Lee Huffman
AccessWorld Editor-in-Chief
American Foundation for the Blind

Guide Dogs for the Blind’s 75th anniversary year

Guide Dogs for the Blind 2017 Donations Thank YouADA Sign Depot, Inc.:

Thank you for helping to make Guide Dogs for the Blind’s 75th anniversary year so spectacular!

Your support this year helped us provide approximately 300 guide dogs to clients at our two amazing campuses, including training, support, and veterinary care as needed. We broke ground on our brand new Puppy Center, matched specially selected career change dogs with children and young adults who are visually impaired, developed an Orientation and Mobility Immersion Program to assist new and prospective students in preparing for their guide dog partnerships, and continued to train the next generation of amazing guide dogs.

All of our work is supported by private donations from people like you. Because Guide Dogs for the Blind doesn’t receive a penny of government support, your generosity is essential to our success.

Thank you again for being a part of our work, and I look forward to our continued partnership in the future.


Christine Benninger
President and CEO

Uber Me to My Airbnb? For Wheelchair Users, Not So Fast

Sylvia Longmire
From: NYT DISABILITY NOV. 22, 2017

Sylvia Longmire, a service-disabled veteran who was Ms. Wheelchair USA 2016, blogs at Spin the Globe and is the author of “The View From Down Here,” an accessible-travel photography book.

Whenever I hear someone mention Airbnb, I cringe — on the inside, at least. Not because there’s anything inherently wrong with Airbnb, the home-sharing business that has grown by leaps and bounds in the past few years and has opened up affordable accommodations to millions of people around the world. The problem is, it hasn’t done so for people like me.

Airbnb is part of something called the sharing economy, an evolving system in which people who own certain things, like homes or cars, rent them out to others when they are not using them. In many cases, travelers can save a significant amount of money by staying at an Airbnb host’s property rather than at a hotel. Uber is another company that is part of the sharing economy. Drivers use their own vehicles to drive people around town. Despite Uber’s sometimes lax regulations and harassment and discrimination scandals, people still love using it and other services like it because of their lower prices and the ease of summoning a vehicle.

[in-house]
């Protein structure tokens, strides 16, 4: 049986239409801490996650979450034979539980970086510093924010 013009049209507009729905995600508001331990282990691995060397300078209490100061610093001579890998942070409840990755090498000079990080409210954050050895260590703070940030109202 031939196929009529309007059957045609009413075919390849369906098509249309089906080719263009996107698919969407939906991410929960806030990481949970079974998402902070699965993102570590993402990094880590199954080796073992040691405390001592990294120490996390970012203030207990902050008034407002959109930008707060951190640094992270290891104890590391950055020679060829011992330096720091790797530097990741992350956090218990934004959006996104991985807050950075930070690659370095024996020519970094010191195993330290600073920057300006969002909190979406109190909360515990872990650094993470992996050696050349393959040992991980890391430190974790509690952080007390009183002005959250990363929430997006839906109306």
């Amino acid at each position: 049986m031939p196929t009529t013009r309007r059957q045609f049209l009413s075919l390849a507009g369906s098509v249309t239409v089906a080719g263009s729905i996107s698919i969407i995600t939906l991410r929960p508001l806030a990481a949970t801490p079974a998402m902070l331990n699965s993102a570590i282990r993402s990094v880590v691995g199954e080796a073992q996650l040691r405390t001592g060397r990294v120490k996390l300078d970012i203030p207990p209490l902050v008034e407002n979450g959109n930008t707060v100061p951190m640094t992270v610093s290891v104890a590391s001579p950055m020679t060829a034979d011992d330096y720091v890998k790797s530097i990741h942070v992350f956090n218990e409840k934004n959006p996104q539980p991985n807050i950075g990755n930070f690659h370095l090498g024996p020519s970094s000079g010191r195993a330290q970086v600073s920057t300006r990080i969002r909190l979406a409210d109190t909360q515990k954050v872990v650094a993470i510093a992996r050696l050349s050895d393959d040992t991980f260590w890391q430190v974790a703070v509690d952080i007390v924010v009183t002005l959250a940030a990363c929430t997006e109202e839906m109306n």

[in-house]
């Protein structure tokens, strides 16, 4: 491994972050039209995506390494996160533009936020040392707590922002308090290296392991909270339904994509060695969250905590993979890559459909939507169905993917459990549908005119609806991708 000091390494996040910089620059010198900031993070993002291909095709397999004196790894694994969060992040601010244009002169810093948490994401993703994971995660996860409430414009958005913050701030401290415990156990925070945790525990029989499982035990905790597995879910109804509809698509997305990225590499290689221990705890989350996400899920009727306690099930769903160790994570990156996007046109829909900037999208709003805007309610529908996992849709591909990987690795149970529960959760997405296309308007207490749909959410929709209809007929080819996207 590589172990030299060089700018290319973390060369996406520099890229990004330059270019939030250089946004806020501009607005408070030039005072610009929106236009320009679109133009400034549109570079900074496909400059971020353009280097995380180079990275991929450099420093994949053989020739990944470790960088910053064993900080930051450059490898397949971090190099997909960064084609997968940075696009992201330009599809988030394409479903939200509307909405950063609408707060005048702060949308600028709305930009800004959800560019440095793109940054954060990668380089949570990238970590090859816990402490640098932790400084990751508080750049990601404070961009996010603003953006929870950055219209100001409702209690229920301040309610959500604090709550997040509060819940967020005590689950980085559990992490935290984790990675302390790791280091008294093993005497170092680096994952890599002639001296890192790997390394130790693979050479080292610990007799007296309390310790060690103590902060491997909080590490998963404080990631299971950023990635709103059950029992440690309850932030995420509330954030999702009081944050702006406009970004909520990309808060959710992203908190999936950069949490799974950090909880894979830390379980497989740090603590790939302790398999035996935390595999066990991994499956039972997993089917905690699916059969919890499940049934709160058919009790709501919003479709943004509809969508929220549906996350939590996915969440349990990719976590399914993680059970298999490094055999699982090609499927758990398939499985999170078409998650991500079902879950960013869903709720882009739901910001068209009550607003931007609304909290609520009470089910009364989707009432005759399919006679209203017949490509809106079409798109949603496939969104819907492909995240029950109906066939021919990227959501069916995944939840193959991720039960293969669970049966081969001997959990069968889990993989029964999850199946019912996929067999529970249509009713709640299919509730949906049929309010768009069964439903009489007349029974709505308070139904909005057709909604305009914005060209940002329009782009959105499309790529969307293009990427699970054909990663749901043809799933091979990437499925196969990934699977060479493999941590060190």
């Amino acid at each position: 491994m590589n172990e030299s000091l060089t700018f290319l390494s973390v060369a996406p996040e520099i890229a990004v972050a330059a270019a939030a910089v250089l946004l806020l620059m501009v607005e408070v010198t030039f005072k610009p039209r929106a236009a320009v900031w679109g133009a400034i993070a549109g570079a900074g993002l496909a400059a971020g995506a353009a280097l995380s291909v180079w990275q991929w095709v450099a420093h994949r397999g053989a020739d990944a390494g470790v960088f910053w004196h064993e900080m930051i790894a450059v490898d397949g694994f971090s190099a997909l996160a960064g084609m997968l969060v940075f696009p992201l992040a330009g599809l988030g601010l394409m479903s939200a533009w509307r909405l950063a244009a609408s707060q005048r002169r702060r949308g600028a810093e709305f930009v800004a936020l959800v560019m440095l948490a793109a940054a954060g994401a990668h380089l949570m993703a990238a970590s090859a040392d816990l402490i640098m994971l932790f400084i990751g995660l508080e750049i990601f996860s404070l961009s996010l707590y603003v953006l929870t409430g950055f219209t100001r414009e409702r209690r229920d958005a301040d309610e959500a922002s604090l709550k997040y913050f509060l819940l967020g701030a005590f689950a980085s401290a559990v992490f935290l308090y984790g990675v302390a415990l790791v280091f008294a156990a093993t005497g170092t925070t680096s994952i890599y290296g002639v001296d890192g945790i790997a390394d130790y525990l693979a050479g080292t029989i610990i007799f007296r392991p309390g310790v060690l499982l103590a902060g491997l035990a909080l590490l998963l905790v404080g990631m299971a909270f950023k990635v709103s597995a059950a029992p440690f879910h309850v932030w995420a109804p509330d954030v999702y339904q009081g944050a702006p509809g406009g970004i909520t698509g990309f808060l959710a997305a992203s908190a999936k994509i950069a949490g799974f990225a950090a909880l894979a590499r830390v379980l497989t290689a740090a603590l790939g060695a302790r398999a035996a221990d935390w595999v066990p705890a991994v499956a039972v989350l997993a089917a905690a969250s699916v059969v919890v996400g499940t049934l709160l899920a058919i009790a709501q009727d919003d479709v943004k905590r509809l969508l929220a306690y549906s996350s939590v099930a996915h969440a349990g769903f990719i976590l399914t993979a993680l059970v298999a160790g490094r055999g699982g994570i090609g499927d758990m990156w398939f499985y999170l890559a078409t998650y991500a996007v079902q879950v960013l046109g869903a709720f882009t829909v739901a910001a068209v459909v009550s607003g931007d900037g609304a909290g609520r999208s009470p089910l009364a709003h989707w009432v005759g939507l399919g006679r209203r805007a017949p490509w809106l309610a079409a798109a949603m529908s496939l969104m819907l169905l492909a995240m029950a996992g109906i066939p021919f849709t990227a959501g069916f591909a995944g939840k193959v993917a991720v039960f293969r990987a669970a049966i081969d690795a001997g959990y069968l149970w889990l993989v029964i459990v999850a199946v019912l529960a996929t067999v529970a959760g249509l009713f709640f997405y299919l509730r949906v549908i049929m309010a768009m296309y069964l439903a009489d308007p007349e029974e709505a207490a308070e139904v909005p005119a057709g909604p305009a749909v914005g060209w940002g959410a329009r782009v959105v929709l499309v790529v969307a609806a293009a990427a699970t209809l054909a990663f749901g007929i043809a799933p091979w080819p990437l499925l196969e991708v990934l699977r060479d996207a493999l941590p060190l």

There are many companies that are part of this new economy, but for the purposes of accessible travel, Airbnb and Uber are the most relevant. And sadly, wheelchair users are largely being left out of it.

Because Airbnb involves people renting out their private homes, the company lives in a sort of regulatory gray area. Homeowners in the United States who use Airbnb are not required to make their properties comply with the Americans With Disabilities Act, although they are prohibited from discriminating against people with disabilities and those who use service animals. A few years ago, Airbnb gave homeowners the option of describing their properties as wheelchair accessible. But in most cases homeowners who are able-bodied tend to believe “wheelchair accessible” means a wheelchair user can get through the front door — and that’s about it. This puts wheelchair users in the exhausting position of having to contact every Airbnb host who has listed a home as wheelchair friendly in their destination to ask questions about roll-in showers, doorway widths, ramps and other items, over and over again.

While Uber has improved its accessibility options in some areas, it still has a long way to go. In January 2016, Uber began its UberWAV program (WAV for wheelchair accessible vehicle) in Toronto. The company was able to offer the vehicles in limited locations by partnering with paratransit agencies, and Uber says its drivers are certified by the Community Transportation Association of America “in safely driving and assisting people with disabilities.” Despite this program, the company has developed something of a reputation for having drivers who fail to respond to calls from wheelchair users, or who drive right past passengers who have wheelchairs or service animals.

While UberWAV sounds like a great step forward for wheelchair travelers, its availability is so limited that the service is often rendered useless. A CNN article from May 2016 explained: “In San Francisco, where Uber is based, there were consistently zero UberWAV vehicles available. In Los Angeles and Portland, there were zero to one cars available, with wait times between 25 and 45 minutes.”